Monday, June 25, 2012

Rome's transubstantiation: There's a disturbance in the force (tradition) Part 2

In the last post I laid out some historical evidence which sounds a dissonant note in the so-called unified voice of tradition supporting Rome's teaching of transubstantiation. The purpose of these two posts is to show the inconsistency between Rome claiming the church fathers as supporting witnesses and the actual writings of those witnesses.  Those first examples were by no means isolated.  Rather, there were numerous early and later theologians and scholars that wrote of quite the opposite of Rome's doctrine.

Picking up where I left off, Thomas Cranmer, in his Defence of the True and Catholic Doctrine of the Sacrament of the Body and Blood of Christ (1550), wrote of the Bishop of Rome, Gelasius (late 4th century), who by the way advocated for the supremacy of the Roman bishopric.  Cranmer comments regarding Gelasius' argument that refuted the heresies of Eutyches and Nestorius:
The other example is of the sacrament of the body and blood of Christ; which, saith he, "is a godly thing, and yet the substance or nature of bread and wine do not cease to be there still."
Cranmer continues with an example from Origen:
And Origen, declaring the said eating of Christ's flesh and drinking of his blood, not be undertood as the words do sound, but figuratively, writeth thus upon these words of Christ, Except you eat my flesh and drink my blood, you shall not have life in you:  "Consider," saith Origen, "that these things, written in God's books, are figures; and therefore examine and understand them, as spiritual and not as carnal men..."
In another place the Arch-bishop writes of Ambrose:
And in the same book he saith, "As thou hast in baptism received the similtude of death, so likewise dost thou in this sacrament drink the similtude of Christ's precious blood."  And again he saith in the said book, "The priest saith, Make unto us this oblation to be acceptable, which is the figure of the body and blood of our Lord Jesus Christ."
And concurring with Ambrose:
And therefore St. Augustine saith, Contra Maximinum, that "in the sacraments we must not consider what they be, but what they signify.  For they be signs of things, being one thing, and signifying another..."
 And in his book De Doctrina Christiana, St. Augustine saith, (as before at length declared)' that "to eat Christ's flesh and drink his blood, is a figuative speech, signifying the participation of his passion, and delectable remembrance to our benefit and profit, that his flesh was crucified and wounded for us."
I'll finish with two examples that Cranmer supplies from the late medieval church period, not too many years before the Reformation and Rome's Council of Trent:
And Gabriel [priest and scholar - 15th century] also, who of all other wrote most largely upon the canon of the Mass, saith thus:  "It is to be noted, that although it be taught in the Scripture, that the body of Christ is truly contained and received of Christian people under the kinds of bread and wine; yet how the body of Christ is there, whether by conversion of anything into it, or without conversion the body is there with the bread remaining still there, it is not found expressed in the Bible..."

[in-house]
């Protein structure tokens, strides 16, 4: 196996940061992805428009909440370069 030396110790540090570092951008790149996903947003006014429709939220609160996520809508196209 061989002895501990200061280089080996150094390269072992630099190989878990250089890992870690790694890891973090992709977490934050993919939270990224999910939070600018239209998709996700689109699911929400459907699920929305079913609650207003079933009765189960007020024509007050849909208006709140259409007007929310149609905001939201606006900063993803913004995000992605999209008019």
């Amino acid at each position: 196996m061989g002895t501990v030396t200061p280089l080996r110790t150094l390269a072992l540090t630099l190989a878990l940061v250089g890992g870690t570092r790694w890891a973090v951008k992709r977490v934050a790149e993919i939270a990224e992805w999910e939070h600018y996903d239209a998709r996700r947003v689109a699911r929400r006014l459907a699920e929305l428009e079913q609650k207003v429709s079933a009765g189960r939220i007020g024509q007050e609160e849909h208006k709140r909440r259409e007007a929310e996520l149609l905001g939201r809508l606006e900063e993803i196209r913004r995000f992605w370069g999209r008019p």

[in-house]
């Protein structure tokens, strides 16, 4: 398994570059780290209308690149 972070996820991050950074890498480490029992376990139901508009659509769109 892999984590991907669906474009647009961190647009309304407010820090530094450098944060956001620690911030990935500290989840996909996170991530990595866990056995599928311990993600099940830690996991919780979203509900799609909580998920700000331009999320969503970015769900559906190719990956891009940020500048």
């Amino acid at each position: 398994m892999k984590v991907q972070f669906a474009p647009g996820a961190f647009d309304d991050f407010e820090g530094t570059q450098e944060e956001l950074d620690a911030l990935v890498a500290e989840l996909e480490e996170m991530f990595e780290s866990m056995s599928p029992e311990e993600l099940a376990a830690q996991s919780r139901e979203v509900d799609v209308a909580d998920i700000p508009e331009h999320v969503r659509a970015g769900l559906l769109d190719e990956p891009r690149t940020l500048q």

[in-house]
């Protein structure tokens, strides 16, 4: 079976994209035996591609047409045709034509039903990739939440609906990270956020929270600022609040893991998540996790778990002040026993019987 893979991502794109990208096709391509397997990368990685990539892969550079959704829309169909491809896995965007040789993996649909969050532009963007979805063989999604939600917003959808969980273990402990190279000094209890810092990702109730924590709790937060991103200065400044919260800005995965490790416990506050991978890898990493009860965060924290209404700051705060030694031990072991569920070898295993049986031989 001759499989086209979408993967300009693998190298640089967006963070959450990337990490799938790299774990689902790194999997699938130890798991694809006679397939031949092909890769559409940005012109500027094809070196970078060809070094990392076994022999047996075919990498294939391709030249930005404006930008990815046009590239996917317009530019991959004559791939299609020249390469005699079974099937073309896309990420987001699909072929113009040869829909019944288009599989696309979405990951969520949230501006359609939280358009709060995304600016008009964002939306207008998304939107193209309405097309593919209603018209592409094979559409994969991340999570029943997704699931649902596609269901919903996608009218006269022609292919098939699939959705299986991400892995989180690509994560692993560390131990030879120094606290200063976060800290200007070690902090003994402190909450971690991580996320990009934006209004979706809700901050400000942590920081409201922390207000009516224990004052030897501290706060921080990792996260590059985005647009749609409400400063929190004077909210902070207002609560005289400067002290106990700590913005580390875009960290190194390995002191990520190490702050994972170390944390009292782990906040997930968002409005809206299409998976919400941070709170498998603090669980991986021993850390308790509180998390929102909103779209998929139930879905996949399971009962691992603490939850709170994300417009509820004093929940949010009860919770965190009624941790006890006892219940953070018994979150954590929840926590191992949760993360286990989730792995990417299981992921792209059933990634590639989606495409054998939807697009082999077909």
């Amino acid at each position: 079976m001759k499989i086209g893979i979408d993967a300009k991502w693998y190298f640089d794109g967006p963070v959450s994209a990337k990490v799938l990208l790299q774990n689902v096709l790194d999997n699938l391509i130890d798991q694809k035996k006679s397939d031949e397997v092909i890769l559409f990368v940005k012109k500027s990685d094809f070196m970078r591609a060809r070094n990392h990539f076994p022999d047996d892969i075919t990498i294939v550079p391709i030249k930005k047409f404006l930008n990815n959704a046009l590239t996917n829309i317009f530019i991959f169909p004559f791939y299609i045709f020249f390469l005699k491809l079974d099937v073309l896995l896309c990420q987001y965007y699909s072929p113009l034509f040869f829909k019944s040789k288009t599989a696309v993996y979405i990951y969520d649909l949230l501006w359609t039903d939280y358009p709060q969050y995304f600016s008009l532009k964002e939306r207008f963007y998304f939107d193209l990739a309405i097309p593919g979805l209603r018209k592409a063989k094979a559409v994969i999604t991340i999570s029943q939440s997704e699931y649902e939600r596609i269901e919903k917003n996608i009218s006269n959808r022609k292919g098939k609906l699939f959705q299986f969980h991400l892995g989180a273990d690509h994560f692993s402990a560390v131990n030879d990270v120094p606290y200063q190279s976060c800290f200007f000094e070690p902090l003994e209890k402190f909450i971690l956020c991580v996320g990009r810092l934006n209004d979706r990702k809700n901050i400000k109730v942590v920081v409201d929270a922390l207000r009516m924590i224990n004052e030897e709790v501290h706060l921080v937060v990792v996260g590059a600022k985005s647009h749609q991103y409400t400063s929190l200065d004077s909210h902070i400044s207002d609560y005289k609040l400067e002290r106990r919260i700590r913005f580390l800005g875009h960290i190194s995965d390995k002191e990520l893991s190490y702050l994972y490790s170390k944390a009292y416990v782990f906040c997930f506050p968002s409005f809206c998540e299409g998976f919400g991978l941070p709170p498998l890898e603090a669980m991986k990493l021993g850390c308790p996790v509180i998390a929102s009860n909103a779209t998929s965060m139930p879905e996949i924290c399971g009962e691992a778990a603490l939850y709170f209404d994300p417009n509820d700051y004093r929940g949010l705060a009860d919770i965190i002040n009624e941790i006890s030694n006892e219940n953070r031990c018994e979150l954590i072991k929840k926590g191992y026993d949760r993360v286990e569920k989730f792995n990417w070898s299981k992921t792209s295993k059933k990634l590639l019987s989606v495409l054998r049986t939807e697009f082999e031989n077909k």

For Johannes Scotus, otherwise called Duns, the subtlest of all the school authors, in treating of this matter of transubstantiation, showeth plainly the cause thereof:  "For," saith he, "the words of the Scripture might be expounded more easily and more plainly without transubstantiation; but the Church chose this sense, which is more hard, being moved thereunto, as it seemeth, chiefly because that of the sacraments men ought to hold as the holy Church of Rome holdeth.  But it holdeth that bread is transubstantiate or turned into the body, and wine into the blood..."
Cranmer sums up the last two bits of historical evidence:
Thus you have heard the cause, whereof this opinion of transubstantiation at this present is holden and defended among Christian people; that is to say, because the Church of Rome hath so determined; although the contrary, by the papists' own confession, appear to be more easy, more true, and more according to Scripture. 
As in our spiritual regeneration there can be no sacrament of baptism, if there be no water.  For as baptism is no perfect sacrament of spiritual regeneration, without there be as well the element of water, as the Holy Ghost spiritually regenerating the person that is baptized, (which is signified by the said water), even so the Supper of our Lord can be no perfect sacrament of spiritual food, except there be as well bread and wine, as the body and blood of our Saviour Christ spiritually feeding us, which by the said bread and wine is signified.

I'm afraid that Gabriel and Duns Scotus, if alive today, might be subject to the anathemas of Trent that followed less than a hundred years after their deaths, not to mention those church fathers (only a few of which have been cited) who did not conceive of the Supper as involving transubstantiation.

No comments:

Post a Comment